Last year I provided many updates on what lawmakers proposed and ultimately passed to provide a high-quality education for all children. The end result was a historic investment that not only amply funds our public schools but also makes education more equitable throughout the state.
Since 2012, the Legislature will have increased state funding for public schools from $6,639 per student to $11,996 by the 2019-20 school year. That translates to an additional $13 billion in total state funding for K-12 education.
In November, the Washington State Supreme Court issued a ruling in the McCleary education funding case that largely endorsed the bipartisan reforms.
One area the court disagreed was that the 2019 date for full state funding doesn’t match the Legislature’s original plan to have changes in place by 2018. The transition timeline resulted from the complexity of implementing reforms.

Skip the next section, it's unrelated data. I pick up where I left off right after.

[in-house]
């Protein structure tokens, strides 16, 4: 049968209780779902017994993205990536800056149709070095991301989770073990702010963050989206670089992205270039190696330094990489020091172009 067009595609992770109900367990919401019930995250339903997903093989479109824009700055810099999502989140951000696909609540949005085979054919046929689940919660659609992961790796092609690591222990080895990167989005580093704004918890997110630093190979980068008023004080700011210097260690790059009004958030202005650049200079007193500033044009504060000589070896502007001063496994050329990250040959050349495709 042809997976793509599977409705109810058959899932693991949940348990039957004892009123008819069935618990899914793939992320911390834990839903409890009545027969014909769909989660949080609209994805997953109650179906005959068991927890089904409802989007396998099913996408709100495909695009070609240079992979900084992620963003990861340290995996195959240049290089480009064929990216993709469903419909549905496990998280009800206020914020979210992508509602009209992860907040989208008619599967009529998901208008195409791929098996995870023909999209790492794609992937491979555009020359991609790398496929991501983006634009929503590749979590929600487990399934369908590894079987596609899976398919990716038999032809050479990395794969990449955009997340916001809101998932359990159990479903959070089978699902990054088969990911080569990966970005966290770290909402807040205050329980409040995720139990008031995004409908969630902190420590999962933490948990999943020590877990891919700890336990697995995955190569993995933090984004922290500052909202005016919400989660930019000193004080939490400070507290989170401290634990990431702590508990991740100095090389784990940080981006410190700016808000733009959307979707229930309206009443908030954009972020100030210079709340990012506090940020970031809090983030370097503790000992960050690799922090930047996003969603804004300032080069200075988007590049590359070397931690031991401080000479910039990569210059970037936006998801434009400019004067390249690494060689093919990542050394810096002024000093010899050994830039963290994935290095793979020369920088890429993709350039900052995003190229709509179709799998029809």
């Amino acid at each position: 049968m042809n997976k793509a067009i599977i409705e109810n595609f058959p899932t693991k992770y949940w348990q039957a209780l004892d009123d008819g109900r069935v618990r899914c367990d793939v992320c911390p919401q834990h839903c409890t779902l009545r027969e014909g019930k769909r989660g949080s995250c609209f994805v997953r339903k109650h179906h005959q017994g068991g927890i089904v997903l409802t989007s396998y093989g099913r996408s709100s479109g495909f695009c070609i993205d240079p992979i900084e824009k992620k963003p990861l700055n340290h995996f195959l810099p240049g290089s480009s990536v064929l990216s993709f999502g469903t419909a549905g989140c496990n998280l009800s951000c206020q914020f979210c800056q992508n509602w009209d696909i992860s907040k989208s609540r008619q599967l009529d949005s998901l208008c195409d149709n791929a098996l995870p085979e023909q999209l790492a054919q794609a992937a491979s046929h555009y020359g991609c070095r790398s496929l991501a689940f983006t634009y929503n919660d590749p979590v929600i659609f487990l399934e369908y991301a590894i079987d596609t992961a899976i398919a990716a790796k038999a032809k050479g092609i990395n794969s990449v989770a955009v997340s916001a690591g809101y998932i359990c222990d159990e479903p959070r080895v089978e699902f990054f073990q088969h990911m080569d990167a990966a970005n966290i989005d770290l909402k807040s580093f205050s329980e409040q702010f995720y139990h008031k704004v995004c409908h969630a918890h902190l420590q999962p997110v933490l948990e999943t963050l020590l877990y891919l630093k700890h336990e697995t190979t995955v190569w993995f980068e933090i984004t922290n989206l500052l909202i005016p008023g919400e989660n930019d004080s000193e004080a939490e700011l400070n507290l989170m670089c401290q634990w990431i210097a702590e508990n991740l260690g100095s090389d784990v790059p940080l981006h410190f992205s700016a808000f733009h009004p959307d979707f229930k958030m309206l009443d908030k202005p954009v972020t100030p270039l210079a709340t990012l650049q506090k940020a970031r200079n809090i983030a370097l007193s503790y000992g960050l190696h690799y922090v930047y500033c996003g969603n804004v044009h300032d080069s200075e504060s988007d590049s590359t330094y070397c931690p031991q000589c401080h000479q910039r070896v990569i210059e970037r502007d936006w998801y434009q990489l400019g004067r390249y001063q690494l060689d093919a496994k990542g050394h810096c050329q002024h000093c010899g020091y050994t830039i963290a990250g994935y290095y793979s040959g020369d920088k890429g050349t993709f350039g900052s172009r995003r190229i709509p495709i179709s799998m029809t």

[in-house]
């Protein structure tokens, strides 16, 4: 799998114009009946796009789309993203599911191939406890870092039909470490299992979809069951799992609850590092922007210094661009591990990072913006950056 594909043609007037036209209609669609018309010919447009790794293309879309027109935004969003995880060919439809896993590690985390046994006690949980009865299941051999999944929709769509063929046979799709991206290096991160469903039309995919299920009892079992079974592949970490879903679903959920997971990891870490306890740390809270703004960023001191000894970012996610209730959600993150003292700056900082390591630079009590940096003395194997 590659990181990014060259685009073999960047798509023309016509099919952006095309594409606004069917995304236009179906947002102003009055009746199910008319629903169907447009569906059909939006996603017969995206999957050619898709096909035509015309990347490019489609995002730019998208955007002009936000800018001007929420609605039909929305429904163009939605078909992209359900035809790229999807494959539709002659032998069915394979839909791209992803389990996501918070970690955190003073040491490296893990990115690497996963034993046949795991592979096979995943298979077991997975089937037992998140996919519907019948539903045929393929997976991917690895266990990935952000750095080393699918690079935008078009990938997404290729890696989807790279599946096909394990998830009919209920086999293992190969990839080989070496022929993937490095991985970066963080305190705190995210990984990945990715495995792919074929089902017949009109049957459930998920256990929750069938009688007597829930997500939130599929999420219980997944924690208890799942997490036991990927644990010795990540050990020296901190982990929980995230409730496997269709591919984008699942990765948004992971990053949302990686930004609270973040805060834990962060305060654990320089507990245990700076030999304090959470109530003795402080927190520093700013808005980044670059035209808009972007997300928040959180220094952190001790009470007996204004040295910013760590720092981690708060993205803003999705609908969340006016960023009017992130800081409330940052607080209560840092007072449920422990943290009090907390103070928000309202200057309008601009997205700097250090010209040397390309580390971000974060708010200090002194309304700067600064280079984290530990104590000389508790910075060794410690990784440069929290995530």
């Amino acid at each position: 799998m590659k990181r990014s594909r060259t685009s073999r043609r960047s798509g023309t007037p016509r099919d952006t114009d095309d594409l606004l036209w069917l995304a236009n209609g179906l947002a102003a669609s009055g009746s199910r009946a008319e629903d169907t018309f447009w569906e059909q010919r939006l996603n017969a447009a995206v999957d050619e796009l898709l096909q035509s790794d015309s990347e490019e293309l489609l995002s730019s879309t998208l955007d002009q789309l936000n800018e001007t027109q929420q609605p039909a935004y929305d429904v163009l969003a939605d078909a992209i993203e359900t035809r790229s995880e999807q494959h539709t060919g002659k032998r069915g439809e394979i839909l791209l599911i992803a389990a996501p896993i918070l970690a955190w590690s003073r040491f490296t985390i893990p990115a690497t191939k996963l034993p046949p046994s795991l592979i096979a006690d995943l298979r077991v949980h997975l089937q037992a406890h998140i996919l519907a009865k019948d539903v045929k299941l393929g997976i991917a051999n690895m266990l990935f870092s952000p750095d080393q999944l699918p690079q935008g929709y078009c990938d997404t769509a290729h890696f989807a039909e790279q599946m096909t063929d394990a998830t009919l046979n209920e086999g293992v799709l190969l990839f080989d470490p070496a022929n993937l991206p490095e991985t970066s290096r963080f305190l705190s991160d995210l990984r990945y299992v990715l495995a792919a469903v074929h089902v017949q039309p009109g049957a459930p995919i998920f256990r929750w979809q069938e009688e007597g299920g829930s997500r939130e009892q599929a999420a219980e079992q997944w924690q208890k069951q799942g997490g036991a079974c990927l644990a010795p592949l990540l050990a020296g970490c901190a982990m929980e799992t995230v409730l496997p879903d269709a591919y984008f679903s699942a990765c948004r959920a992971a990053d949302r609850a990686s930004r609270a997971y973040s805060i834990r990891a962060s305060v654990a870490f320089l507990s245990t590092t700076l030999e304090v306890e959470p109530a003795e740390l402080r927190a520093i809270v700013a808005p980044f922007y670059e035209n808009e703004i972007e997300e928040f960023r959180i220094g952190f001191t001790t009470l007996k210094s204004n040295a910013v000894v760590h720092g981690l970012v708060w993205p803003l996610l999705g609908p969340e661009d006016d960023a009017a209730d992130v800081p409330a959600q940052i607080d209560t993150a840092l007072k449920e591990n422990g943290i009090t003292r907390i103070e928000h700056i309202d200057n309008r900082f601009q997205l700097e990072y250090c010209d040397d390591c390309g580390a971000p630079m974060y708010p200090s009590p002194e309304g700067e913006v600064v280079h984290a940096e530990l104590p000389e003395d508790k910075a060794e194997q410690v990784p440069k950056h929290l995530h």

There are still items that can be improved in K-12 education funding like special education. But the solution we passed last year sought to address our responsibilities in a way that worked best to improve outcomes for students, not the desire of the court.
The governor’s supplemental budget proposal highlighted the difficulty in making the overall transition for 295 school districts in 39 counties. The governor sought to meet the court’s 2018 deadline by raiding our budget reserves, which I don’t believe is responsible or necessary. As a result, the governor’s plan would actually put school districts on a budget roller coaster with most schools receiving less money in the 2019-20 school year than in the previous year.
Last week I had the opportunity to join with other education funding leaders from each of the four legislative caucuses to discuss these issues as part of the annual Associated Press Legislative Preview. If you would like to watch the panel discussion you can click here. If you have any questions please do not hesitate to contact me.